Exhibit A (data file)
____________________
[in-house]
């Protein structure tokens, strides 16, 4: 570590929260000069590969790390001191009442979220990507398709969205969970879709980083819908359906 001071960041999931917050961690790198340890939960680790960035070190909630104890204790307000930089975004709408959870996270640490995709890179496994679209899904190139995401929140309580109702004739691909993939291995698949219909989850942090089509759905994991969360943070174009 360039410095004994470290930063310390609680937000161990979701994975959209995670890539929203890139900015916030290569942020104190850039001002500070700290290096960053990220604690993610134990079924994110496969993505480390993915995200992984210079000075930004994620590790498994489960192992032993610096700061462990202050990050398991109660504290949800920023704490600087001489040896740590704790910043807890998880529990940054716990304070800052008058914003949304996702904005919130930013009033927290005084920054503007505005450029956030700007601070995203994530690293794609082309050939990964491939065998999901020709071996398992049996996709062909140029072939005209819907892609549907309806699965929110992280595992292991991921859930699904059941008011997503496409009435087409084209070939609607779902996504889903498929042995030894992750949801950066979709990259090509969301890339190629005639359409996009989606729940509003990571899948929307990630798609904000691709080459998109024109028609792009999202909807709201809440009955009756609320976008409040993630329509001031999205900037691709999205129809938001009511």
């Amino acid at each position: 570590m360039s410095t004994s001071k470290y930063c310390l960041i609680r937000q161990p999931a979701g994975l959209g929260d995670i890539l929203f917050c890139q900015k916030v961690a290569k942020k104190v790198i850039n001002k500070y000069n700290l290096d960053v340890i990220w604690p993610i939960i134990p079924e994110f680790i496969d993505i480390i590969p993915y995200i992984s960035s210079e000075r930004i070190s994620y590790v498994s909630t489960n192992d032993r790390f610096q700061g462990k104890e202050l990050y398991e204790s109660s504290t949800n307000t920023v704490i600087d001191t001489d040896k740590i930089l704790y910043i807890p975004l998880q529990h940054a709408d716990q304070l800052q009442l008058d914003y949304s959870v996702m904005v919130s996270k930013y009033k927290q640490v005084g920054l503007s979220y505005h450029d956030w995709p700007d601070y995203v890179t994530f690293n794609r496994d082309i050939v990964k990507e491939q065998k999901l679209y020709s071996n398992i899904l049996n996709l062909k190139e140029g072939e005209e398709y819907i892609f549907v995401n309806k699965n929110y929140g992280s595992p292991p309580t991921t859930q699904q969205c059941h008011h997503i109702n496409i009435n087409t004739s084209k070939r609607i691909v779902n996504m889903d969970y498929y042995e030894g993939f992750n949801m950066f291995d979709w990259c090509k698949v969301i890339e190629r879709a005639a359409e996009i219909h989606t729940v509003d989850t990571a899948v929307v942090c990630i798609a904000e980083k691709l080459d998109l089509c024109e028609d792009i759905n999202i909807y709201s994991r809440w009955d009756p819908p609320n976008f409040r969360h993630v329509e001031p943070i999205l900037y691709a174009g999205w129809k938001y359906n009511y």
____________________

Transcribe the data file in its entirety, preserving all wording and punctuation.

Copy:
[in-house]
């Protein structure tokens, strides 16, 4: 570590929260000069590969790390001191009442979220990507398709969205969970879709980083819908359906 001071960041999931917050961690790198340890939960680790960035070190909630104890204790307000930089975004709408959870996270640490995709890179496994679209899904190139995401929140309580109702004739691909993939291995698949219909989850942090089509759905994991969360943070174009 360039410095004994470290930063310390609680937000161990979701994975959209995670890539929203890139900015916030290569942020104190850039001002500070700290290096960053990220604690993610134990079924994110496969993505480390993915995200992984210079000075930004994620590790498994489960192992032993610096700061462990202050990050398991109660504290949800920023704490600087001489040896740590704790910043807890998880529990940054716990304070800052008058914003949304996702904005919130930013009033927290005084920054503007505005450029956030700007601070995203994530690293794609082309050939990964491939065998999901020709071996398992049996996709062909140029072939005209819907892609549907309806699965929110992280595992292991991921859930699904059941008011997503496409009435087409084209070939609607779902996504889903498929042995030894992750949801950066979709990259090509969301890339190629005639359409996009989606729940509003990571899948929307990630798609904000691709080459998109024109028609792009999202909807709201809440009955009756609320976008409040993630329509001031999205900037691709999205129809938001009511």
């Amino acid at each position: 570590m360039s410095t004994s001071k470290y930063c310390l960041i609680r937000q161990p999931a979701g994975l959209g929260d995670i890539l929203f917050c890139q900015k916030v961690a290569k942020k104190v790198i850039n001002k500070y000069n700290l290096d960053v340890i990220w604690p993610i939960i134990p079924e994110f680790i496969d993505i480390i590969p993915y995200i992984s960035s210079e000075r930004i070190s994620y590790v498994s909630t489960n192992d032993r790390f610096q700061g462990k104890e202050l990050y398991e204790s109660s504290t949800n307000t920023v704490i600087d001191t001489d040896k740590i930089l704790y910043i807890p975004l998880q529990h940054a709408d716990q304070l800052q009442l008058d914003y949304s959870v996702m904005v919130s996270k930013y009033k927290q640490v005084g920054l503007s979220y505005h450029d956030w995709p700007d601070y995203v890179t994530f690293n794609r496994d082309i050939v990964k990507e491939q065998k999901l679209y020709s071996n398992i899904l049996n996709l062909k190139e140029g072939e005209e398709y819907i892609f549907v995401n309806k699965n929110y929140g992280s595992p292991p309580t991921t859930q699904q969205c059941h008011h997503i109702n496409i009435n087409t004739s084209k070939r609607i691909v779902n996504m889903d969970y498929y042995e030894g993939f992750n949801m950066f291995d979709w990259c090509k698949v969301i890339e190629r879709a005639a359409e996009i219909h989606t729940v509003d989850t990571a899948v929307v942090c990630i798609a904000e980083k691709l080459d998109l089509c024109e028609d792009i759905n999202i909807y709201s994991r809440w009955d009756p819908p609320n976008f409040r969360h993630v329509e001031p943070i999205l900037y691709a174009g999205w129809k938001y359906n009511y």